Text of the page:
The Crisis of the 1970´s and the Rise of the Conservative Movements

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A retrospective look at the crisis of the 1970s which contributed to the rise of the the Conservative movement—as a pivot between two different eras in the history of U.S. capitalism and by extension US labor relations—are not just an exercise in nostalgia. Rather, it is an opportunity to try to extract lessons from these crises, and to apply them to our current situation. The 1970’s were in fact a turning point in public sector labor relations. This turning point has had long ranging effects on how states and municipalities deal with public sector unions. “It is important to understand the driving force that compelled American conservatives to become practically engaged in the worlds of politics, education, the courts, …show more content…
American conservatism had emerged as an intellectual movement in the 1950s, had become a political movement in the 1960s and 1970s, and then, with President Reagan, a governing movement in the 1980s. Along the way, the conservative movement built a coherent philosophy that still exists today. To understand how this turning point has come about one needs to first look at the historical background of the times. “The explosive rise of public sector unions in the United States in the 1960’s and early 1970 has resembled in many ways the breakthrough of industrial unionism in the 1930’s. By 1970 about half of the nation’s state level workers had collective bargaining privileges”. (McCartin 2008) “The continuous expansion of the federal establishment, even under Republican president Dwight D. Eisenhower, pointed to a key element of the postwar era: the liberal consensus that made big government possible”. (Shulman 2001)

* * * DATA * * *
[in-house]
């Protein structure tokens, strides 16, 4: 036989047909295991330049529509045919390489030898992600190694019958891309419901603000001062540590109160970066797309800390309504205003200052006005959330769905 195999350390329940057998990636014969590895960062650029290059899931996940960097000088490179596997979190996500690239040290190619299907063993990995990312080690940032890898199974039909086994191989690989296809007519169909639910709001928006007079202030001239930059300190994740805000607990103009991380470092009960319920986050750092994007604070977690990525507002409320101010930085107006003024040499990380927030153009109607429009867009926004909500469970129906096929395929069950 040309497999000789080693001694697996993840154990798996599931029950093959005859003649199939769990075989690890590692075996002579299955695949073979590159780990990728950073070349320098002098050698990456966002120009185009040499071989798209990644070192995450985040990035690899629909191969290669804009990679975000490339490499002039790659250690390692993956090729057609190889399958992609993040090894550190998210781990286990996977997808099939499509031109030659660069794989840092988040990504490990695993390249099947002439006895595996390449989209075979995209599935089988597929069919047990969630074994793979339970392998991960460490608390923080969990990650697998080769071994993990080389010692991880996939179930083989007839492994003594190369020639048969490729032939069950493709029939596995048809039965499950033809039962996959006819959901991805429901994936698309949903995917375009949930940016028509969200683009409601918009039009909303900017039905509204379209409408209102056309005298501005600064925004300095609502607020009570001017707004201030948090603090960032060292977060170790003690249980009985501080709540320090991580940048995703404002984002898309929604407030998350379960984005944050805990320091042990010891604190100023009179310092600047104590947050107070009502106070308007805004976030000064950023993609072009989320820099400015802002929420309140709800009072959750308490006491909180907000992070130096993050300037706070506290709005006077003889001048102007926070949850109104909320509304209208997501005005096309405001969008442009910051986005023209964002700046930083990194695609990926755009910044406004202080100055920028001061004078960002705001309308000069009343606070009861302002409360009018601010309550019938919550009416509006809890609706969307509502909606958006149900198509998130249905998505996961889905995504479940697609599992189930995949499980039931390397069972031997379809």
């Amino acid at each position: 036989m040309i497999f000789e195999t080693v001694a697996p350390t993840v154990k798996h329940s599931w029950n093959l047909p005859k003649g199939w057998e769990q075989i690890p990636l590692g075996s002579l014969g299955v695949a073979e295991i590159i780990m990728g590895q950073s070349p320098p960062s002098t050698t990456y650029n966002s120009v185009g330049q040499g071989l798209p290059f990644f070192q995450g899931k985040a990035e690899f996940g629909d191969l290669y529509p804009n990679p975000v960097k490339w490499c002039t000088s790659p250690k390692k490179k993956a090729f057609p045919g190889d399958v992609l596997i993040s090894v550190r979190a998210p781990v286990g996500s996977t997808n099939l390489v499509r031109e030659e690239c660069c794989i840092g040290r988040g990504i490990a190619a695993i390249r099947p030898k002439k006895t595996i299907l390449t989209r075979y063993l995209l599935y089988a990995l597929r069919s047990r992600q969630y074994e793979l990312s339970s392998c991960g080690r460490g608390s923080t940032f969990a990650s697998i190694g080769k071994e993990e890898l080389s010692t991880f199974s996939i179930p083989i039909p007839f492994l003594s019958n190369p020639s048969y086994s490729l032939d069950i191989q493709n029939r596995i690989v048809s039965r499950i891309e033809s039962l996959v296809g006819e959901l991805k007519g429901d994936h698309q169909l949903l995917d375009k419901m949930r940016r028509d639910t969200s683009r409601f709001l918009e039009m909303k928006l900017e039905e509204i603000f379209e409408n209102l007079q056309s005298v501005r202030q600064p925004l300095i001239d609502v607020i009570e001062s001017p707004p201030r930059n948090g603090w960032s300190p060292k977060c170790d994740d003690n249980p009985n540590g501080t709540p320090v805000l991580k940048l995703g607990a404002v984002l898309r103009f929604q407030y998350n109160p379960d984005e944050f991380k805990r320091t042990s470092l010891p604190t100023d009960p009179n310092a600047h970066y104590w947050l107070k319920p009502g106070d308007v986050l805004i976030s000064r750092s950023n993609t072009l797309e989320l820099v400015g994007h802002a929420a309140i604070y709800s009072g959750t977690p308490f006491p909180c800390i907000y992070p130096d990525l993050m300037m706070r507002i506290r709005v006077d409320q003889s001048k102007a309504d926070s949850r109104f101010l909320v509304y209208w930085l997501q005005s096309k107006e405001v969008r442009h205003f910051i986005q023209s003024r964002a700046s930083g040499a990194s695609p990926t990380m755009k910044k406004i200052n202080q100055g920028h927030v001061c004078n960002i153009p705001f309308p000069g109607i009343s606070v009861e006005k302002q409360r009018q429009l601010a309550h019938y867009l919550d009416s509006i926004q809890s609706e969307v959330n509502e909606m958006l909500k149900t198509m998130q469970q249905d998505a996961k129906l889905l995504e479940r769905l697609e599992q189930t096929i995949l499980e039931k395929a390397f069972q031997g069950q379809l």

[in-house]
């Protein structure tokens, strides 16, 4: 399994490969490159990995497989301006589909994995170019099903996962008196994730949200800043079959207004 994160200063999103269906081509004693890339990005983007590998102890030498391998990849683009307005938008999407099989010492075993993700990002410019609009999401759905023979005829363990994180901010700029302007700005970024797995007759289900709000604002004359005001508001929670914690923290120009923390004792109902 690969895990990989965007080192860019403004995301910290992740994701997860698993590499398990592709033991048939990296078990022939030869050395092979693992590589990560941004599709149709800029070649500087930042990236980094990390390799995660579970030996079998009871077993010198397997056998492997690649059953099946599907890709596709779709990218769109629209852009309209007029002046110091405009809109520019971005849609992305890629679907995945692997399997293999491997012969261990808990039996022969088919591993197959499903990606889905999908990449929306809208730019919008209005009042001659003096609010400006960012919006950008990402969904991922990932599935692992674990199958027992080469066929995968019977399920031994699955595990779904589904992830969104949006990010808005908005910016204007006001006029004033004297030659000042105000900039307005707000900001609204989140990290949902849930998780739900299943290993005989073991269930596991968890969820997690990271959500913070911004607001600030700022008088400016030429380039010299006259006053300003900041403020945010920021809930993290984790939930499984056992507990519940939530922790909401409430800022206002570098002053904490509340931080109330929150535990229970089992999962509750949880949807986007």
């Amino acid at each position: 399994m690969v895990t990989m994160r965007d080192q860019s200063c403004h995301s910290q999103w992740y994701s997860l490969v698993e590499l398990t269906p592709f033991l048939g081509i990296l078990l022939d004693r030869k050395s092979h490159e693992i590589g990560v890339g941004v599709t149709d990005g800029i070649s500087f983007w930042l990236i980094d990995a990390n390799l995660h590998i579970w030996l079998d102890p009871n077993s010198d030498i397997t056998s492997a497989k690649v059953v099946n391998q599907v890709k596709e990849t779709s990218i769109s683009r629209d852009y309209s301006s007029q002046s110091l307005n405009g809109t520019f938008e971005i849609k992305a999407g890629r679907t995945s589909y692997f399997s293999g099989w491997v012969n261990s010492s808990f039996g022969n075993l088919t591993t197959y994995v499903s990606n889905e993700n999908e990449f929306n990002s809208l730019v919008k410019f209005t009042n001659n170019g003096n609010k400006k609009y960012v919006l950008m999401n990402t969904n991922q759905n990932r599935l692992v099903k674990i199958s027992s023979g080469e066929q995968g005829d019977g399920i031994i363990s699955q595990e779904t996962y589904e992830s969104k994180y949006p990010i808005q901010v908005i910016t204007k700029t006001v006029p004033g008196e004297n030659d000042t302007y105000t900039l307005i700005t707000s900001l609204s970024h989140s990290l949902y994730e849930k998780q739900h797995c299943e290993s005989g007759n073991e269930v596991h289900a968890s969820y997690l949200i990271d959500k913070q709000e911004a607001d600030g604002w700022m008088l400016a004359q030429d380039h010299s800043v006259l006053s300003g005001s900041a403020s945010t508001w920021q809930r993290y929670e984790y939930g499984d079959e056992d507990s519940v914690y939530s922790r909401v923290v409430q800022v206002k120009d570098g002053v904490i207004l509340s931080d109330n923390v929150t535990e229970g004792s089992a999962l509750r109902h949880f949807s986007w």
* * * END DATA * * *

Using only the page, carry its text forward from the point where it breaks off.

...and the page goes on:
Economically the United States had seen tremendous growth in the post war period which had led to some of the largest social programs since the New Deal. These included the Medicare and Medicaid programs as well as the government’s war on poverty. Government initiatives also lead to the creation of the EPA and OSHA. The postwar years established a pattern of expansive government. The national government provided Americans with subsidized

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